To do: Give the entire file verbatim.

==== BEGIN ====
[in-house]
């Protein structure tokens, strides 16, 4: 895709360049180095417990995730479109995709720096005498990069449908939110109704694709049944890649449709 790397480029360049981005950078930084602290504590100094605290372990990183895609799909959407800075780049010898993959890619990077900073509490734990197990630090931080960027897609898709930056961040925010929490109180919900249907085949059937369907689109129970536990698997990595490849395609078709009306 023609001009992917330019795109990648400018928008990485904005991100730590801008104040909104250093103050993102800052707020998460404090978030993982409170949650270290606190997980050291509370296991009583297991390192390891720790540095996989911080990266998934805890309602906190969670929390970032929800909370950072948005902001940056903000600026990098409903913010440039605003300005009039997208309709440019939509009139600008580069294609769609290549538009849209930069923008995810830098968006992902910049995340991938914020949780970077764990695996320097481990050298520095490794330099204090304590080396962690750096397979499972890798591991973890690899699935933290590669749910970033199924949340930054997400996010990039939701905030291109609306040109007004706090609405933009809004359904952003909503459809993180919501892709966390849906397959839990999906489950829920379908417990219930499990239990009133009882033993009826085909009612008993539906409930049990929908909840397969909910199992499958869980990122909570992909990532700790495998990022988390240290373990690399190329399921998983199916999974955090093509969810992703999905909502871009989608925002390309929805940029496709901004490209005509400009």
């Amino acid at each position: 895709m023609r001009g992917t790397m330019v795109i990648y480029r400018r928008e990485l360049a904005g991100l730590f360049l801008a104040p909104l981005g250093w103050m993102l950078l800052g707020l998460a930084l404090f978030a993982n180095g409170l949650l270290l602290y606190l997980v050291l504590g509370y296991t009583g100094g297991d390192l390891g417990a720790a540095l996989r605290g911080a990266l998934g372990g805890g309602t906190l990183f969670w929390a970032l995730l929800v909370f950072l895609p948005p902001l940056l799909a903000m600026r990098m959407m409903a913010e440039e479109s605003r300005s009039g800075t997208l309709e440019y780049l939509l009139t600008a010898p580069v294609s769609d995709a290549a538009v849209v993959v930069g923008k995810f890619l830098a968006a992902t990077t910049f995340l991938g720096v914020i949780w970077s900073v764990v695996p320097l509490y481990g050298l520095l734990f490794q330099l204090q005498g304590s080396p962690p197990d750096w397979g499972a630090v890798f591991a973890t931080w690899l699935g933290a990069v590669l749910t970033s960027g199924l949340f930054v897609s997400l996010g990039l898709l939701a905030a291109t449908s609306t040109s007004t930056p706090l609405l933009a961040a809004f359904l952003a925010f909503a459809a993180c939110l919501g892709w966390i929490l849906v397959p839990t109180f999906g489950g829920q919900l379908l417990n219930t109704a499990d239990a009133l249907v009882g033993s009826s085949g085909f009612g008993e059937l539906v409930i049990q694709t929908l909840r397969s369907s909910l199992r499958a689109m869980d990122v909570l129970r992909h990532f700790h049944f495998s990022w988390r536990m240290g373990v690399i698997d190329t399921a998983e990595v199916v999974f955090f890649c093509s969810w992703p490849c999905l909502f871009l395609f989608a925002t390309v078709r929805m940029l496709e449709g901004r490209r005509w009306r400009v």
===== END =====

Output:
[in-house]
């Protein structure tokens, strides 16, 4: 895709360049180095417990995730479109995709720096005498990069449908939110109704694709049944890649449709 790397480029360049981005950078930084602290504590100094605290372990990183895609799909959407800075780049010898993959890619990077900073509490734990197990630090931080960027897609898709930056961040925010929490109180919900249907085949059937369907689109129970536990698997990595490849395609078709009306 023609001009992917330019795109990648400018928008990485904005991100730590801008104040909104250093103050993102800052707020998460404090978030993982409170949650270290606190997980050291509370296991009583297991390192390891720790540095996989911080990266998934805890309602906190969670929390970032929800909370950072948005902001940056903000600026990098409903913010440039605003300005009039997208309709440019939509009139600008580069294609769609290549538009849209930069923008995810830098968006992902910049995340991938914020949780970077764990695996320097481990050298520095490794330099204090304590080396962690750096397979499972890798591991973890690899699935933290590669749910970033199924949340930054997400996010990039939701905030291109609306040109007004706090609405933009809004359904952003909503459809993180919501892709966390849906397959839990999906489950829920379908417990219930499990239990009133009882033993009826085909009612008993539906409930049990929908909840397969909910199992499958869980990122909570992909990532700790495998990022988390240290373990690399190329399921998983199916999974955090093509969810992703999905909502871009989608925002390309929805940029496709901004490209005509400009």
């Amino acid at each position: 895709m023609r001009g992917t790397m330019v795109i990648y480029r400018r928008e990485l360049a904005g991100l730590f360049l801008a104040p909104l981005g250093w103050m993102l950078l800052g707020l998460a930084l404090f978030a993982n180095g409170l949650l270290l602290y606190l997980v050291l504590g509370y296991t009583g100094g297991d390192l390891g417990a720790a540095l996989r605290g911080a990266l998934g372990g805890g309602t906190l990183f969670w929390a970032l995730l929800v909370f950072l895609p948005p902001l940056l799909a903000m600026r990098m959407m409903a913010e440039e479109s605003r300005s009039g800075t997208l309709e440019y780049l939509l009139t600008a010898p580069v294609s769609d995709a290549a538009v849209v993959v930069g923008k995810f890619l830098a968006a992902t990077t910049f995340l991938g720096v914020i949780w970077s900073v764990v695996p320097l509490y481990g050298l520095l734990f490794q330099l204090q005498g304590s080396p962690p197990d750096w397979g499972a630090v890798f591991a973890t931080w690899l699935g933290a990069v590669l749910t970033s960027g199924l949340f930054v897609s997400l996010g990039l898709l939701a905030a291109t449908s609306t040109s007004t930056p706090l609405l933009a961040a809004f359904l952003a925010f909503a459809a993180c939110l919501g892709w966390i929490l849906v397959p839990t109180f999906g489950g829920q919900l379908l417990n219930t109704a499990d239990a009133l249907v009882g033993s009826s085949g085909f009612g008993e059937l539906v409930i049990q694709t929908l909840r397969s369907s909910l199992r499958a689109m869980d990122v909570l129970r992909h990532f700790h049944f495998s990022w988390r536990m240290g373990v690399i698997d190329t399921a998983e990595v199916v999974f955090f890649c093509s969810w992703p490849c999905l909502f871009l395609f989608a925002t390309v078709r929805m940029l496709e449709g901004r490209r005509w009306r400009v």